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Author (up) Dzidic, M.; Abrahamsson, T.R.; Artacho, A.; Bjorksten, B.; Collado, M.C.; Mira, A.; Jenmalm, M.C. file  url
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  Title Aberrant IgA responses to the gut microbiota during infancy precede asthma and allergy development Type Journal Article
  Year 2017 Publication The Journal of Allergy and Clinical Immunology Abbreviated Journal J Allergy Clin Immunol  
  Volume 139 Issue 3 Pages 1017-1025.e14  
  Keywords Bacteria/isolation & purification; Bacterial Load; Child; Child, Preschool; Feces/*microbiology; Female; *Gastrointestinal Microbiome; Humans; Hypersensitivity/*immunology/*microbiology; Immunoglobulin A/*immunology; Infant; Male; Allergic disease; IgA index; IgA recognition patterns; asthma; childhood; gut microbiota; microbiome composition; secretory IgA  
  Abstract BACKGROUND: Although a reduced gut microbiota diversity and low mucosal total IgA levels in infancy have been associated with allergy development, IgA responses to the gut microbiota have not yet been studied. OBJECTIVE: We sought to determine the proportions of IgA coating together with the characterization of the dominant bacteria, bound to IgA or not, in infant stool samples in relation to allergy development. METHODS: A combination of flow cytometric cell sorting and deep sequencing of the 16S rDNA gene was used to characterize the bacterial recognition patterns by IgA in stool samples collected at 1 and 12 months of age from children staying healthy or having allergic symptoms up to 7 years of age. RESULTS: The children with allergic manifestations, particularly asthma, during childhood had a lower proportion of IgA bound to fecal bacteria at 12 months of age compared with healthy children. These alterations cannot be attributed to differences in IgA levels or bacterial load between the 2 groups. Moreover, the bacterial targets of early IgA responses (including coating of the Bacteroides genus), as well as IgA recognition patterns, differed between healthy children and children with allergic manifestations. Altered IgA recognition patterns in children with allergy were observed already at 1 month of age, when the IgA antibodies are predominantly maternally derived in breast-fed children. CONCLUSION: An aberrant IgA responsiveness to the gut microbiota during infancy precedes asthma and allergy development, possibly indicating an impaired mucosal barrier function in allergic children.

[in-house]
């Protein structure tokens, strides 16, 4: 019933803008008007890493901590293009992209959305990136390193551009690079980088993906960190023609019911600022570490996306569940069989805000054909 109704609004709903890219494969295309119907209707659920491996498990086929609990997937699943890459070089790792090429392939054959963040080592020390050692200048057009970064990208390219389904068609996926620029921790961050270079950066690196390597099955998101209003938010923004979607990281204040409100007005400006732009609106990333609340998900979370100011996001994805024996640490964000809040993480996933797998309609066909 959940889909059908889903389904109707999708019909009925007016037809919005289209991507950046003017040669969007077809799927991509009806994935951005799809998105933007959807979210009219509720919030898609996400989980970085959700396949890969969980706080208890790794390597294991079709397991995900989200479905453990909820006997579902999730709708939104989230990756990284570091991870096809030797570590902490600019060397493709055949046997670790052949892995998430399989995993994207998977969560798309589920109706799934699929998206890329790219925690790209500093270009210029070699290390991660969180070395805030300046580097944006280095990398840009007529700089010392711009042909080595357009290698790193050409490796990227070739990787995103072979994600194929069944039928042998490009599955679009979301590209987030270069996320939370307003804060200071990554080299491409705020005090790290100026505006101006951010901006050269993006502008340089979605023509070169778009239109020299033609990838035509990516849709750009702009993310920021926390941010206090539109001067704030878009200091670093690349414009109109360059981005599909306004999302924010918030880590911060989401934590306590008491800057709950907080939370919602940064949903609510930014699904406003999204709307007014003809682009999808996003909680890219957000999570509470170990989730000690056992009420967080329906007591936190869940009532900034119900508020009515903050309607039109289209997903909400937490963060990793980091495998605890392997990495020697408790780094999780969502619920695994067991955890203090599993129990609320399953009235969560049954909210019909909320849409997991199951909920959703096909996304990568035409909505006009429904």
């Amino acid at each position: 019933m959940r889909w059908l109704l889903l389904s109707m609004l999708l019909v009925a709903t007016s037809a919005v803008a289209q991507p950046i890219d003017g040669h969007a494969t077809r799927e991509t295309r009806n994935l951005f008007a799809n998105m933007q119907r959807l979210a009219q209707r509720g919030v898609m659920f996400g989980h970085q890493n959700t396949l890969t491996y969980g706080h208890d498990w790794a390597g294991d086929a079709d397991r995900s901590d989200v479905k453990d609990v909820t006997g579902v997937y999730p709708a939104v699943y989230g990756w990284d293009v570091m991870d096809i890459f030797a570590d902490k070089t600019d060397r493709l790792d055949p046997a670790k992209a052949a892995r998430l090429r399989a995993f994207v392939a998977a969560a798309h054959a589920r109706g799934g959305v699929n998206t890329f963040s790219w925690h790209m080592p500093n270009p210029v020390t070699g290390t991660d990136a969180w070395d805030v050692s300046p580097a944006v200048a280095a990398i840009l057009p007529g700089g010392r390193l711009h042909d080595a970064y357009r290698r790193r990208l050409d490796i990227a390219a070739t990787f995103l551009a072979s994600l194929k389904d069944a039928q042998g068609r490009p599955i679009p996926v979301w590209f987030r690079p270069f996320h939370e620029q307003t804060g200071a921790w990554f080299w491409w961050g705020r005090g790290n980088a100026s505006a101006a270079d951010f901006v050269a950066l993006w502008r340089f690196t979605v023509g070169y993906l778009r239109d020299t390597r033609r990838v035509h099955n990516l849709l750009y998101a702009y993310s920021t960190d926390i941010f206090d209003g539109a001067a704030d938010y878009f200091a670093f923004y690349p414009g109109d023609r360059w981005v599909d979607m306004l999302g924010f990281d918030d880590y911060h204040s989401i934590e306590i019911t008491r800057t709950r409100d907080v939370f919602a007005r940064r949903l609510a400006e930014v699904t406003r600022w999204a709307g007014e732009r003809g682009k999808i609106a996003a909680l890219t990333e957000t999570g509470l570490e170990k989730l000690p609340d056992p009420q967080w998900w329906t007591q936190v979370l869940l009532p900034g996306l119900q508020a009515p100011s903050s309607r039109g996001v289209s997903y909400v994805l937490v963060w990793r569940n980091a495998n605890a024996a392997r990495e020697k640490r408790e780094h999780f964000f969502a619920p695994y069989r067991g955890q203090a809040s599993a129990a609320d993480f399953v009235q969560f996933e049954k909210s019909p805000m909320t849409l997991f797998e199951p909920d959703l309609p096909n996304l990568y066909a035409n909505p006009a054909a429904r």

Call Number Serial 1933  
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Author (up) Tremblay, R.E. file  url
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  Title Developmental origins of chronic physical aggression: An international perspective on using singletons, twins and epigenetics Type Journal Article
  Year 2015 Publication European Journal of Criminology Abbreviated Journal European Journal of Criminology  
  Volume 12 Issue 5 Pages 551-561  
  Keywords Adolescents, adults, bio-psycho-social mechanisms, children, crime, criminals, delinquents, development, early childhood, environment, epigenetics, genetics, life-span, physical aggression, prevention, trajectories  
  Abstract This article takes an international and historical perspective to discuss the present state of knowledge on the developmental origins of physical aggression and its implications for the prevention of chronic physical aggression. An increasing number of longitudinal studies of singleton and twins initiated at birth or during the first few years of life are showing that physical aggressions are more frequent in early childhood than at any other time during the life-span. Because chronic physical aggression generally starts in early childhood, preventive interventions during this period are much more likely to be effective and substantially decrease the costs of criminal behavior during adolescence and early adulthood. Unfortunately, most criminological studies on physical aggression development and prevention target the adolescent and adulthood periods and do not take into account gene–environment contributions. Early childhood studies are needed to identify early bio-psycho-social mechanisms that put individuals on a chronic trajectory of physical aggression from early childhood to adulthood. These studies can also help identify the preventive interventions that are most effective in preventing a life-course of crime and misery. Developmental criminology needs to take a bio-psycho-social intergenerational and life-span perspective as well as focus more systematically on females as the key target for intergenerational prevention of chronic physical aggression.  
  Call Number Serial 2028  
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